Moreover, these spaces can act as laboratories to showcase the adoption and trial of new technologies to a wider audience. They also allow us, the operator, to better understand user behaviour and trends through anonymous tracking of utilisation data.

Post-Covid, this need for data-backed decision making and new technologies in the workspace will come to the forefront more than ever. The World Economic Forum highlighted how the workplace will change for the better in this new era we are emerging into. Businesses that prioritise their return to work strategies and change how they operate will outpace their peers, WEF found.

Organisations should focus on a few key pillars to ensure a smooth transition of team members back onsite. According to WEF, this included starting from the top, with a leadership team and ethos culturally committed to increasing the company’s flexible workplace footprint, team member flexibility, and choice.

Business that lead in workplace flexibility with a goal of 50 per cent (or greater in countries with the right infrastructure) of staff members in flexible work arrangements, will retain and attract better talent in this new era where health must be put first.

If all this can be achieved sustainably with an emphasis on ESG principles, while showcasing that flexible workplaces can indeed represent the very innovation many of their tech-focused tenants are championing, it will go a long way to validating the model for years to come.

Arrival Lounge of Arcc Spaces One Marina Boulevard

Short-term thinking is the crux of the issue

Some of our peers in the industry have been criticised for taking a short-term approach to the office leasing business, looking to maximize profits by using cheap materials and cramming the maximum number of people into a space.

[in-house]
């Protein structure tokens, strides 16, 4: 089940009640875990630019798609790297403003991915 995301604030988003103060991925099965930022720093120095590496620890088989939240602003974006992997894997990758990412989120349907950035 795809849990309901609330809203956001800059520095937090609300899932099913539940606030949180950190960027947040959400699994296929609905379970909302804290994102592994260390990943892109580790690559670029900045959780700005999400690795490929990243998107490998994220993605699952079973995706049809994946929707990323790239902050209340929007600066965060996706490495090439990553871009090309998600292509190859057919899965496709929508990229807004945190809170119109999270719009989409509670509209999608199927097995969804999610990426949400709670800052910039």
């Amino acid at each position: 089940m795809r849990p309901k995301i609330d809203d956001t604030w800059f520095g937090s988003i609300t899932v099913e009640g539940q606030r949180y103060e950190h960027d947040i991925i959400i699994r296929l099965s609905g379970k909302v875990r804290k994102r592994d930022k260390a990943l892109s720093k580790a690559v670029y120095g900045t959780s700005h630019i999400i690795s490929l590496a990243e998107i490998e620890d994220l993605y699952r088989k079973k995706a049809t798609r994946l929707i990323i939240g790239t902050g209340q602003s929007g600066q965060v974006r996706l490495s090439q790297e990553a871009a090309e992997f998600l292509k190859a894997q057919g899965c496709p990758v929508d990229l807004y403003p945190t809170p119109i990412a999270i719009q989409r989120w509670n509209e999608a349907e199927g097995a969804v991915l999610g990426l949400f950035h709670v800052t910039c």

Built into the flexible workspace model must be a long-term view. Operators have an opportunity to carry the baton of sustainability that some (though not all) corporate office spaces have unfortunately had to relinquish. In our view, sustainability can be synonymous with thoughtful design and advanced planning for the way companies will approach work arrangements in the coming years.

At conception, spaces can be futureproofed on the design front, eschewing trendy design so that they do not become quickly outdated. Instead, they will only require minor updates to satisfy evolving tenant needs. The most sustainable flexible workplaces stand the test of time, as modern and relevant a decade from now as today.

As operators prepare for a green future, they must adopt this philosophy of a long-term lifecycle approach towards sustainability. Operational practices are important (for example, ensuring recycling bins are available throughout our spaces, or pooling resident tenants together for joint CSR initiatives) but are second to this vital first consideration.

Leveraging on data can provide insights into the design of the most heavily trafficked and used areas of an office, which informs the choice of appropriate and quality materials. This is a long-term view that consider ways to minimise replacement through good planning.

Moreover, reintroducing quality office furniture to the workplace through partnership with furniture providers ensures ergonomics are paired with durable materials. Changeable parts to be updated rather than replaced, further reducing needless waste.

Operators may also want to consider office furniture as a service, being able to offer just-in-time customisation based on tenants’ needs. Not only is it more sustainable, it reduces capex and the purchasing of redundant goods. It also allows operators to be more reactive to the needs of the day.

Finally, if flexible workplace operators do have objects that are no longer needed, end-of-life recycling and disposal programmes are the best approach. This way items can be repurposed, reused, or donated.

Getting to net zero in real estate and the workplace will require an industry-wide effort, but that’s not to say a few early champions can’t lead the way

About the authors
  • Kamya Miglani, Director of Work Dynamics Research Asia-Pacific, JLL
  • Wu Xuchao, Head of Energy and Sustainability Services South Asia, JLL
  • Justin Chen, CEO, Arcc Spaces

Arcc Spaces is a shared workspace brand with over 20 locations across Asia that works with corporates to transform the way they work and drive innovation through a network of hospitality-led spaces.